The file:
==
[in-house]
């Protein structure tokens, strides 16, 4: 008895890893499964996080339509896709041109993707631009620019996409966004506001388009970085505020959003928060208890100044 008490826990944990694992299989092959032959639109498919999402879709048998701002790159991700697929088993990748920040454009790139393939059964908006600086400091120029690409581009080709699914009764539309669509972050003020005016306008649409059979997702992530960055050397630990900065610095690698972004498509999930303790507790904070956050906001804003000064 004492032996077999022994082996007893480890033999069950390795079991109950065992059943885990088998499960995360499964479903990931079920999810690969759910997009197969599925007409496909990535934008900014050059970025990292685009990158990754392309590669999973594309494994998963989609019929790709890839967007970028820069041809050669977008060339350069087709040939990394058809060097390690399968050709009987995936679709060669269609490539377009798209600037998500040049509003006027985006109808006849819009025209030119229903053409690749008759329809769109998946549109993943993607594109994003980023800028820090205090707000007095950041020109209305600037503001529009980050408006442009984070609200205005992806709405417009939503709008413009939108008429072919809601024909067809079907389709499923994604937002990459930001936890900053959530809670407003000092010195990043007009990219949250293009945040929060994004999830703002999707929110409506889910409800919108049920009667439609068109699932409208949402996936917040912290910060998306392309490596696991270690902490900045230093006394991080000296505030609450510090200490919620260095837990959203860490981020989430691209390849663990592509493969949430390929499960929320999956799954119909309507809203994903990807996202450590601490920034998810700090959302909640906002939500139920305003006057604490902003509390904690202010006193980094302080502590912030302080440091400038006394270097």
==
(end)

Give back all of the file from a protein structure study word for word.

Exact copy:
[in-house]
């Protein structure tokens, strides 16, 4: 008895890893499964996080339509896709041109993707631009620019996409966004506001388009970085505020959003928060208890100044 008490826990944990694992299989092959032959639109498919999402879709048998701002790159991700697929088993990748920040454009790139393939059964908006600086400091120029690409581009080709699914009764539309669509972050003020005016306008649409059979997702992530960055050397630990900065610095690698972004498509999930303790507790904070956050906001804003000064 004492032996077999022994082996007893480890033999069950390795079991109950065992059943885990088998499960995360499964479903990931079920999810690969759910997009197969599925007409496909990535934008900014050059970025990292685009990158990754392309590669999973594309494994998963989609019929790709890839967007970028820069041809050669977008060339350069087709040939990394058809060097390690399968050709009987995936679709060669269609490539377009798209600037998500040049509003006027985006109808006849819009025209030119229903053409690749008759329809769109998946549109993943993607594109994003980023800028820090205090707000007095950041020109209305600037503001529009980050408006442009984070609200205005992806709405417009939503709008413009939108008429072919809601024909067809079907389709499923994604937002990459930001936890900053959530809670407003000092010195990043007009990219949250293009945040929060994004999830703002999707929110409506889910409800919108049920009667439609068109699932409208949402996936917040912290910060998306392309490596696991270690902490900045230093006394991080000296505030609450510090200490919620260095837990959203860490981020989430691209390849663990592509493969949430390929499960929320999956799954119909309507809203994903990807996202450590601490920034998810700090959302909640906002939500139920305003006057604490902003509390904690202010006193980094302080502590912030302080440091400038006394270097």